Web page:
Eastern terminus of NY 29 / NY 67 overlap
17.5428.23 NY 30A (South Comrie Avenue)
MontgomeryFort Johnson24.9040.07
NY 5 west – Fonda
Western terminus of NY 5 / NY 67 overlap
City of Amsterdam27.8744.85
NY 5 east
Eastern terminus of NY 5 / NY 67 overlap

NY 30 south to I-90 Toll / New York Thruway
Southern terminus of NY 30 / NY 67 overlap
28.0445.13 NY 5
NY 30 north (Market Street)
Northern terminus of NY 30 / NY 67 overlap
SaratogaCharlton37.7460.74 NY 147 (Sacandaga Road) – Galway, Scotia
Ballston Spa47.4876.41
NY 50 north
Northern terminus of NY 50 / NY 67 overlap
NY 50 south
Southern terminus of NY 50 / NY 67 overlap
Malta51.7083.20 I-87 – Albany, MontrealExit 12 (I-87); two roundabouts serve this interchange
US 9 north / CR 108 – Saratoga Springs, Saratoga Lake
Northern terminus of US 9 / NY 67 overlap; roundabout
Round LakeMalta
village/town line
US 9 south – Albany
Southern terminus of US 9 / NY 67 overlap; roundabout; northern terminus of Round Lake Bypass (unsigned NY 915J)

Round Lake Bypass (NY 915J) to I-87 south

US 4 south / NY 32 south to NY 146
Western terminus of US 4 / NY 32 / NY 67 overlap

US 4 north / NY 32 north
Eastern terminus of US 4 / NY 32 / NY 67 overlap
RensselaerTown of Schaghticoke66.13106.43
NY 40 south – Troy
Western terminus of NY 40 / NY 67 overlap
Village of Schaghticoke67.68108.92
NY 40 north – Middle Falls
Eastern terminus of NY 40 / NY 67 overlap
WashingtonWhite Creek80.00128.75
NY 22 north – Cambridge
Western terminus of NY 22 / NY 67 overlap
NY 22 south – Hoosick Falls
Hamlet of North Hoosick; eastern terminus of NY 22 / NY 67 overlap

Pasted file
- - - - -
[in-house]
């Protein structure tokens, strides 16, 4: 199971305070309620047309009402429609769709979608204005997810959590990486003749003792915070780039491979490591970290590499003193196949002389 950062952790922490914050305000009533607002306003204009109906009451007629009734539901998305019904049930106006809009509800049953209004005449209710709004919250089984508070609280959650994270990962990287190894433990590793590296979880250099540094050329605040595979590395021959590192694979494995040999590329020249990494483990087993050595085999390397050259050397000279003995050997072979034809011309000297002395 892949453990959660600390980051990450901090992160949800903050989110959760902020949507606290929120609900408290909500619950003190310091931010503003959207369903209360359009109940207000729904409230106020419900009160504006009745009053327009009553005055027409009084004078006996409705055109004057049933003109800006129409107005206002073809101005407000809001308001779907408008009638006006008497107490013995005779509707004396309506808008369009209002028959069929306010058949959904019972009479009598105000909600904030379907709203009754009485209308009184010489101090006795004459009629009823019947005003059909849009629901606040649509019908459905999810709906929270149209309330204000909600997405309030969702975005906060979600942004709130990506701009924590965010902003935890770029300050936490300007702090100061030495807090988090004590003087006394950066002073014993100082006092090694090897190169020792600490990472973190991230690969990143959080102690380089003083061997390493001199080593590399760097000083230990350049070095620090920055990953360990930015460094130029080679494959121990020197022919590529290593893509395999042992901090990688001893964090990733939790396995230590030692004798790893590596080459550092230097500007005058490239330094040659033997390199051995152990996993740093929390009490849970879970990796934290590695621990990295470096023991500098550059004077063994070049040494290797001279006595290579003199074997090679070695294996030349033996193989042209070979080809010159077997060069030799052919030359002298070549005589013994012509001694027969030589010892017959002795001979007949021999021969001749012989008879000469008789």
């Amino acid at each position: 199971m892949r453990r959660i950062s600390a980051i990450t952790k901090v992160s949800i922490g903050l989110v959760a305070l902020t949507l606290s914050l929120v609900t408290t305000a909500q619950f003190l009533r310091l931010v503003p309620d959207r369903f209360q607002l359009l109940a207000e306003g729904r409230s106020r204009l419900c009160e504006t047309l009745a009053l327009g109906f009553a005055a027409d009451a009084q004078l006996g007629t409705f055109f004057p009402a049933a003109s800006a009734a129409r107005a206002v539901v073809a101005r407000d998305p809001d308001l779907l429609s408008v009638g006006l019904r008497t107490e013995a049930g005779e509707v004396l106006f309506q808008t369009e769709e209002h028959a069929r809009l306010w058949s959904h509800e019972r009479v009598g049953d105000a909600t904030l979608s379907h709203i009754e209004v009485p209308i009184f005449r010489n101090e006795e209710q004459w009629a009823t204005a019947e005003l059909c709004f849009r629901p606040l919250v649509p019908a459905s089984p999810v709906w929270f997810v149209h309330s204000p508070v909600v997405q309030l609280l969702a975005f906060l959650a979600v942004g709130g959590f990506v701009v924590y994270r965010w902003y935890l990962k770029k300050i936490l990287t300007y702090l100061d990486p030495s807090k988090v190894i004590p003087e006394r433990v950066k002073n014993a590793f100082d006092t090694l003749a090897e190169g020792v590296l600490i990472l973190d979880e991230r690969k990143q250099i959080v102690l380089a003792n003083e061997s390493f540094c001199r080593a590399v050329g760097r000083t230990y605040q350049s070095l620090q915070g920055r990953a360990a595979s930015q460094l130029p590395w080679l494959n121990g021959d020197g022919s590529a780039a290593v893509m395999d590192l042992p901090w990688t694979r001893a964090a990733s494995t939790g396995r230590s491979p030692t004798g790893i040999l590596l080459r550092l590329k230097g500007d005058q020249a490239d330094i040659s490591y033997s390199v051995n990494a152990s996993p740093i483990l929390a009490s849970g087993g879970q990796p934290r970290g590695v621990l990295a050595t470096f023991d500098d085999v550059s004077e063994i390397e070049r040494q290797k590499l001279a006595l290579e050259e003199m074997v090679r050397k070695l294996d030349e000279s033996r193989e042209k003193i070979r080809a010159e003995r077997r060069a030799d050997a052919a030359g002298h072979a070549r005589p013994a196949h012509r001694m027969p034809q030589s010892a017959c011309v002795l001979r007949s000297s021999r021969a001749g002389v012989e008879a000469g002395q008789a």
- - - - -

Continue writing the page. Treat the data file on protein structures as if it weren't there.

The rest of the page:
VT 67 east – North Bennington
Continuation into Vermont
1.000 mi = 1.609 km; 1.000 km = 0.621 mi

See also


  1. ^ a b "2008 Traffic Volume Report for New York State" (PDF). New York State Department of Transportation. June 16, 2009. pp. 126–128. Retrieved January 30, 2010.
  2. ^ a b Dickinson, Leon A. (January 12, 1930). "New Signs for State Highways". The New York Times. p. 136.
  3. ^ a b "Fulton County Inventory Listing" (CSV). New York State Department of Transportation. March 2, 2010. Retrieved May 12, 2010.
  4. ^ State of New York Department of Highways (1909). The Highway Law. Albany, NY: J. B. Lyon Company. pp. 62, 65. Retrieved May 12, 2010.
  5. ^ New York State Legislature (1918). "Tables of Laws and Codes Amended or Repealed". Laws of the State of New York passed at the One Hundred and Forty-First Session of the Legislature. Albany, NY: J. B. Lyon Company. pp. 72–73. Retrieved May 12, 2010.
  6. ^ New York State Department of Highways (1920). Report of the State Commissioner of Highways. Albany, NY: J. B. Lyon Company. pp. 551–552. Retrieved May 12, 2010.
  7. ^ New York State Legislature (1921). "Tables of Laws and Codes Amended or Repealed". Laws of the State of New York passed at the One Hundred and Forty-Fourth Session of the Legislature. Albany, NY: J. B. Lyon Company. p. 42. Retrieved May 12, 2010.
  8. ^ "New York's Main Highways Designated by Numbers". The New York Times. December 21, 1924. p. XX9.
  9. ^ Rand McNally Auto Road Atlas (eastern New York) (Map). Rand McNally and Company. 1926. Retrieved May 12, 2010.
  10. ^ Automobile Blue Book. Vol. 1 (1927 ed.). Chicago: Automobile Blue Book, Inc. 1927. This edition shows U.S. Routes as they were first officially signed in 1927.
  11. ^ Road Map of New York (Map). Cartography by General Drafting. Standard Oil Company of New York. 1930.
  12. ^ a b c New York State Legislature. "New York State Highway Law § 341". Retrieved May 12, 2010.
  13. ^ a b I Love New York Tourism Map (Map). Cartography by Rand McNally and Company. State of New York. 1981.
  14. ^ a b New York (Map). Rand McNally and Company. 1985. ISBN 0-528-91040-X.
  15. ^ Mechanicville Digital Raster Quadrangle (Map). 1:24,000. New York State Department of Transportation. 1992. Retrieved May 12, 2010.
  16. ^ Schaghticoke Digital Raster Quadrangle (Map). 1:24,000. New York State Department of Transportation. 1992. Retrieved May 12, 2010.
  17. ^ New York State Department of Transportation (January 2017). Official Description of Highway Touring Routes, Bicycling Touring Routes, Scenic Byways, & Commemorative/Memorial Designations in New York State (PDF). Retrieved January 9, 2017.
  18. ^ Fort Plain Digital Raster Quadrangle (Map). 1:24,000. New York State Department of Transportation. 1977. Retrieved May 12, 2010.
  19. ^ Canajoharie Digital Raster Quadrangle (Map). 1:24,000. New York State Department of Transportation. 1977. Retrieved May 12, 2010.

External links